Mail Art, a Quirky Pursuit That Hasn’t Been Popular Since the ’60s, Is Suddenly Having a Renaissance Amid the Worldwide Lockdown

The beauty of all the mail art initiatives that have sprung up in the past few months is that anyone and everyone can partake.

Detourned postcard by Raul Nino. Courtesy of Jason Pickleman and Lawrence & Clark.

With studios and galleries shuttered around the world, artists these days are being forced to find new ways to make and share their work—and many are turning to the US Postal service for help.

Mail art, a form that goes back more than six decades, is enjoying a mini-renaissance, with a number of postal projects popping up in recent weeks as people seek a form of connection not mediated by screens. 

Many campaigns—such as the one organized by Nashville-based artist Jason Brown, who is collecting works of art by anyone willing to submit them—are meant to document this unprecedented moment. (The works collected by Brown will be donated to the Vanderbilt University Library.)

Others are more absurdist in nature, channeling the roots of the art form. For instance, Civilization, a print publication made up of conversations overheard in New York, will send you a customized artwork through the mail for $3.

“Mail art is perfect for right now,” says Jason Pickleman, an artist and designer who runs the small Chicago-based gallery Lawrence & Clark. He is currently soliciting envelope-sized works for what will hopefully become an in-person exhibition. “It’s compact. It’s social and also socially distanced from its audience. That makes it exceptionally relevant today.”  

Ever since Pickleman issued an open call for mail-based artworks in 2018 (he received 100 submission that year), mail art exhibitions have become annual traditions at the gallery. (In 2019, he got 150 works.) Each year, the gallery’s mailman chooses the “best in show,” and winners get a book of Forever Stamps.

Whether the show will take place this year is still up in the air, as is the future of Lawrence & Clark altogether. The gallery, which doesn’t sell art, but instead is used to display Pickleman’s collection and the work of artists in his community, is supported by his design practice. In the last two months, he’s lost 90 percent of his clients.  

“The gallery is an additional expense that we may no longer be able to afford,” he says. “It’s collateral damage.” 

Mail art submissions. Courtesy of Jason Pickleman and Lawrence & Clark.

Mail art submissions. Courtesy of Jason Pickleman and Lawrence & Clark.

So far, Pickleman has received roughly 100 artworks for this year’s show, and he expects 200 more. If the show can’t take place in person—the gallery’s lease is up this summer—then he will put something together over Instagram and Facebook.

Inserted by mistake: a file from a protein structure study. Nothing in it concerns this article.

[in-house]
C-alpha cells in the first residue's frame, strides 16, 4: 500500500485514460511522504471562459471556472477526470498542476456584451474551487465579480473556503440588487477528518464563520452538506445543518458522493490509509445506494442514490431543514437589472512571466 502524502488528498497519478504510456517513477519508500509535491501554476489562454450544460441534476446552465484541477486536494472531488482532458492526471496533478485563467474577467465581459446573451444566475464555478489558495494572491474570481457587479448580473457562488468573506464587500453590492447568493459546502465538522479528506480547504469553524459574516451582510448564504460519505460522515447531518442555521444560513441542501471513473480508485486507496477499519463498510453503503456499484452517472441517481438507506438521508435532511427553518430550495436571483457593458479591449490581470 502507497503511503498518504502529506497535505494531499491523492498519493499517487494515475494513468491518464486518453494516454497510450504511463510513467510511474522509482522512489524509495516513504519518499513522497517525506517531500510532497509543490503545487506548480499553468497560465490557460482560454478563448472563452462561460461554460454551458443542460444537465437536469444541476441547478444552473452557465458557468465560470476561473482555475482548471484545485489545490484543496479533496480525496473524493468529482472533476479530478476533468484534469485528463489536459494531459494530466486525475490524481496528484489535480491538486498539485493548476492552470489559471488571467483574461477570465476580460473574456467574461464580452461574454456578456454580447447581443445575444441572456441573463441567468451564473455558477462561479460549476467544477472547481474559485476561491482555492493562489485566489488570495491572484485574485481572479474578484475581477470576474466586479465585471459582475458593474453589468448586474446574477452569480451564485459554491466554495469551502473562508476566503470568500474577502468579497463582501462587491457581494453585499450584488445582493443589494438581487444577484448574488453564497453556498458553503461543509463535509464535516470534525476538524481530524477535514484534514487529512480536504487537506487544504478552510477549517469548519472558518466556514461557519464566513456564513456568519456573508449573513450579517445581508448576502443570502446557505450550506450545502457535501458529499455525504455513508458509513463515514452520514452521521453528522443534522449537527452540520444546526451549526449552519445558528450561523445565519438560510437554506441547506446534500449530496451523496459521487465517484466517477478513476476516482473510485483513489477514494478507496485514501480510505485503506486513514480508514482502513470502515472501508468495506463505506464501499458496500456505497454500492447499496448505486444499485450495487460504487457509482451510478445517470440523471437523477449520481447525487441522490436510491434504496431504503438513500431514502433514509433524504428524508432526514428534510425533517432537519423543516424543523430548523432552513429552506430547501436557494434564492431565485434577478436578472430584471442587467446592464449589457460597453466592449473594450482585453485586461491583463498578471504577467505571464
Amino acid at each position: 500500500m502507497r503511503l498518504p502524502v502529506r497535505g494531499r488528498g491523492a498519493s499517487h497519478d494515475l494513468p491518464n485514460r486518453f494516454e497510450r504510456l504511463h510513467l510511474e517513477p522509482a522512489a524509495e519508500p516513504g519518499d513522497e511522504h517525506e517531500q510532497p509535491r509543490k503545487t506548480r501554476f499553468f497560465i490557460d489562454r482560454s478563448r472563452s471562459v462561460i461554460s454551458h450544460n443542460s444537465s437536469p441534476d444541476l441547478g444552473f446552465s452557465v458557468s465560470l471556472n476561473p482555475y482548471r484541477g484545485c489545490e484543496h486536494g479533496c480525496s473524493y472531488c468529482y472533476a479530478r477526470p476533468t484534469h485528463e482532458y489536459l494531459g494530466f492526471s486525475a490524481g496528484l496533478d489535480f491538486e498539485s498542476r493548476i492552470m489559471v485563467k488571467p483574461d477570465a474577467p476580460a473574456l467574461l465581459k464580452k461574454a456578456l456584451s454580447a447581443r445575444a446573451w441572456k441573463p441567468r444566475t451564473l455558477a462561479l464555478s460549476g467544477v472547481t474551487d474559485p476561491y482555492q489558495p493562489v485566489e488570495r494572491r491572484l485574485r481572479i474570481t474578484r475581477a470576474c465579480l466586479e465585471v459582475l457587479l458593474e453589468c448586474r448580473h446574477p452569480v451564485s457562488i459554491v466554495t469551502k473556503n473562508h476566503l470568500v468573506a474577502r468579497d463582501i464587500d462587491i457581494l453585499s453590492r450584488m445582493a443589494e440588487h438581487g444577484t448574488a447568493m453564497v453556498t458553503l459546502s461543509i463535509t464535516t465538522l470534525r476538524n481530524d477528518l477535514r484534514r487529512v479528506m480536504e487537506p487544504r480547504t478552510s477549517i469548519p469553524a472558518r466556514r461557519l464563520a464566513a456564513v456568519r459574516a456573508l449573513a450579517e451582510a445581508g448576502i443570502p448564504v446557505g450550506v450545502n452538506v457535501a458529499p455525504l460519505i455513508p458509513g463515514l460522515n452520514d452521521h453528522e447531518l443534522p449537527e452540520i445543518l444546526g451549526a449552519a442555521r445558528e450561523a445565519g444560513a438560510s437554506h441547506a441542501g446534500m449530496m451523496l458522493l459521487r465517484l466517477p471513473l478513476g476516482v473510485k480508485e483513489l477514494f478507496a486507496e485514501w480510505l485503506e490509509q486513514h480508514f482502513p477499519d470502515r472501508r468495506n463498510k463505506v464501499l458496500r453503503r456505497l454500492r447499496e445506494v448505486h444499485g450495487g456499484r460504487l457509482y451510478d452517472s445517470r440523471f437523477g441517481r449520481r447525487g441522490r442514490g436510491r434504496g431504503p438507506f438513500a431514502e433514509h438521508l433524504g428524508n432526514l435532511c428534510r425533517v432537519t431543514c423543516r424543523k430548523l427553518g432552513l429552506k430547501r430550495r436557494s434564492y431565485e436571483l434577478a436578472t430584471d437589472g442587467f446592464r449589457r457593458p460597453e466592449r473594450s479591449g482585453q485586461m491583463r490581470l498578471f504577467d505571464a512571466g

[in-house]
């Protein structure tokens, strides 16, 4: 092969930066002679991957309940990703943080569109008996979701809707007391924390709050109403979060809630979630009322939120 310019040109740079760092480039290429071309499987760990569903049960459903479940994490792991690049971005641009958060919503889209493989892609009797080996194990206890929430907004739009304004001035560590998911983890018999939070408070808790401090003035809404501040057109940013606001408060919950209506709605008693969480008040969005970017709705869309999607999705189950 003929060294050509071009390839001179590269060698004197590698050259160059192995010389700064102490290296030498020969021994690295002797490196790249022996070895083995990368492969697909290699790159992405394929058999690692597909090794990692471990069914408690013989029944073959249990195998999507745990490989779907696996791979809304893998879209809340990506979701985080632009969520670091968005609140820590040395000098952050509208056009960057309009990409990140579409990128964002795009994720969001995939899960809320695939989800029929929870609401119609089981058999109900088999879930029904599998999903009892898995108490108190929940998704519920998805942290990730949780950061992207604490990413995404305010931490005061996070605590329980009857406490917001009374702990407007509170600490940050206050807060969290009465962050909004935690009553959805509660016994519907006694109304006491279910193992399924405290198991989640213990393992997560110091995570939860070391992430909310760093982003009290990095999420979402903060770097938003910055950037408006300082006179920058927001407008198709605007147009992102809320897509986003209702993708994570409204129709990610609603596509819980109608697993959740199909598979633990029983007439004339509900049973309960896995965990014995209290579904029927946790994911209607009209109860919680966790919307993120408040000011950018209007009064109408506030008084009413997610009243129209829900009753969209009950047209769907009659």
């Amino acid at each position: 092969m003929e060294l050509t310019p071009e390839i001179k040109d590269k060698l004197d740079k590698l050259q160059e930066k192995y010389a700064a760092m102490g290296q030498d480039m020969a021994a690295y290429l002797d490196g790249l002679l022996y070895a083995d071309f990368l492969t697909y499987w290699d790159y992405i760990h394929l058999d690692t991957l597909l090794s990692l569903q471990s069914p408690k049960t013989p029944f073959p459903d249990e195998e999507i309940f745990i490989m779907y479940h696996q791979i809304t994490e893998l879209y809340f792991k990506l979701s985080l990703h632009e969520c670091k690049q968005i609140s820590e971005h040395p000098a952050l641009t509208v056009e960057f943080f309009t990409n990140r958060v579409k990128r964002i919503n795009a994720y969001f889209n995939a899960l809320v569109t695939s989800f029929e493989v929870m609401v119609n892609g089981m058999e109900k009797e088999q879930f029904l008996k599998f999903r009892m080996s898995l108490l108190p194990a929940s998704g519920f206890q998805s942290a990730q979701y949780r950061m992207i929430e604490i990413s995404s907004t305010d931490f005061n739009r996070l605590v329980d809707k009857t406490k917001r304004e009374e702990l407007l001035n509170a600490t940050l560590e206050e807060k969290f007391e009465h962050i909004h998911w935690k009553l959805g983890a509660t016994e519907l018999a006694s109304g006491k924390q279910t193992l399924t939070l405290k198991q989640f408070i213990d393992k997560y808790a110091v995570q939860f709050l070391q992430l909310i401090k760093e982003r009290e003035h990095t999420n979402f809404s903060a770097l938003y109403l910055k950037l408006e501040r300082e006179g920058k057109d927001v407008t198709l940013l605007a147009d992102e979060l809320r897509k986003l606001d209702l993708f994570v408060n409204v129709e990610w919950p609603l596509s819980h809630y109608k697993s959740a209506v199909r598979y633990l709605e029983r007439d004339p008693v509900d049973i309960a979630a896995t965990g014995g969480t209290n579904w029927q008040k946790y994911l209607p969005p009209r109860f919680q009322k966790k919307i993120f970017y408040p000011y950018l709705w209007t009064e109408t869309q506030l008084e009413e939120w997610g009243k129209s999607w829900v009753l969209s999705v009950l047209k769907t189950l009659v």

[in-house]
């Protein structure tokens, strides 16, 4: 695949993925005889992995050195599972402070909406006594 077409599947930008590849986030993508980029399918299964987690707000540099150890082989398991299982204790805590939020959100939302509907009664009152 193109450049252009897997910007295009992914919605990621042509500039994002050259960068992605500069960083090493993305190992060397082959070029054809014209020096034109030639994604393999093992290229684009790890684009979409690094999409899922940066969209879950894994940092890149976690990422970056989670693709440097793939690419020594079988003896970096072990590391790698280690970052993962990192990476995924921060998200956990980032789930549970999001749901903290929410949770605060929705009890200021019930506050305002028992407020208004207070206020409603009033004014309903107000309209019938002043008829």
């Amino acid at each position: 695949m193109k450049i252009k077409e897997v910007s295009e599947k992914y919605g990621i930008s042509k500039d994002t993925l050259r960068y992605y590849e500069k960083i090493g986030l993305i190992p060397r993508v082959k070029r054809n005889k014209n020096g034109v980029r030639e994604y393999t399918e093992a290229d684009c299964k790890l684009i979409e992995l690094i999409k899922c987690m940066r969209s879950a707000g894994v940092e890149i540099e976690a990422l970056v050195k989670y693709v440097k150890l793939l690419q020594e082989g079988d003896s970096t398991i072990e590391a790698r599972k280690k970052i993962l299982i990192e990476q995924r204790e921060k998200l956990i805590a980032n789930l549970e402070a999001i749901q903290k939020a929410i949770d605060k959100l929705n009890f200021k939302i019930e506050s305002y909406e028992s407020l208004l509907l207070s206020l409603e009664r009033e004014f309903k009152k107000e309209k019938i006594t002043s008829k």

Though the roots of the art form were born in various Modernist and early Postmodernist movements, particularly Dadaism and Fluxus, mail art as we know it has become synonymous with Ray Johnson, who is thought to have pioneered the model in the late 1950s.

Johnson, once dubbed “New York’s most famous unknown artist,” began mailing art to friends that he made from images culled from magazines and other sources, which he called “moticos.” Often, they came with instructions that invited the recipient to add to the artwork, exquisite corpse-style, and send it along to someone else.

Mail art by Margaret Rizzio. Courtesy of Printed Matter.

Mail art by Margaret Rizzio. Courtesy of Printed Matter.

The idea was to create a form of artistic production that bypassed the institutionalized channels of the contemporary art world and democratized the process of dissemination. 

And even today, the model is democratic, which is a big part of the appeal, says Johanna Rietveld, a manager of the New York-based bookstore Printed Matter.

“Anybody can be a mail artist and become part of that network. Even if you don’t feel like a mail artist, you are a mail artist.”

Through Printed Matter, Rietveld launched an open call for mail art submissions in early April with a simple prompt: “We live in real time.”

“It’s about experiencing the moment, moving through life in real time, while also looking ahead to the moment when we’ll be thinking back on it,” she says, explaining the impetus for the project. “So much changed within a few days. You couldn’t plan ahead. It’s about living a very day-to-day life.”

The store is collecting submissions from all over the world (emails are also accepted), and will compile a selection into a small book when non-essential businesses can resume. (All submissions will live on in Printed Matter’s archives as well.) 

So far, Printed Matter has received nearly 400 works of art, from collages and textiles, to stickers, and even an old telephone. And the artists behind them are similarly diverse. Rietveld notes that they’ve received pieces from a 5-year-old child and a 101-year-old woman; from 30 students in a university program, where a professor turned the open call into an assignment; and from at least one inmate in a correctional facility.

“Mail art creates this sense of connectivity in a time when everybody is isolated,” Rietveld says. “It’s connectivity in this analogue, old-school way.”

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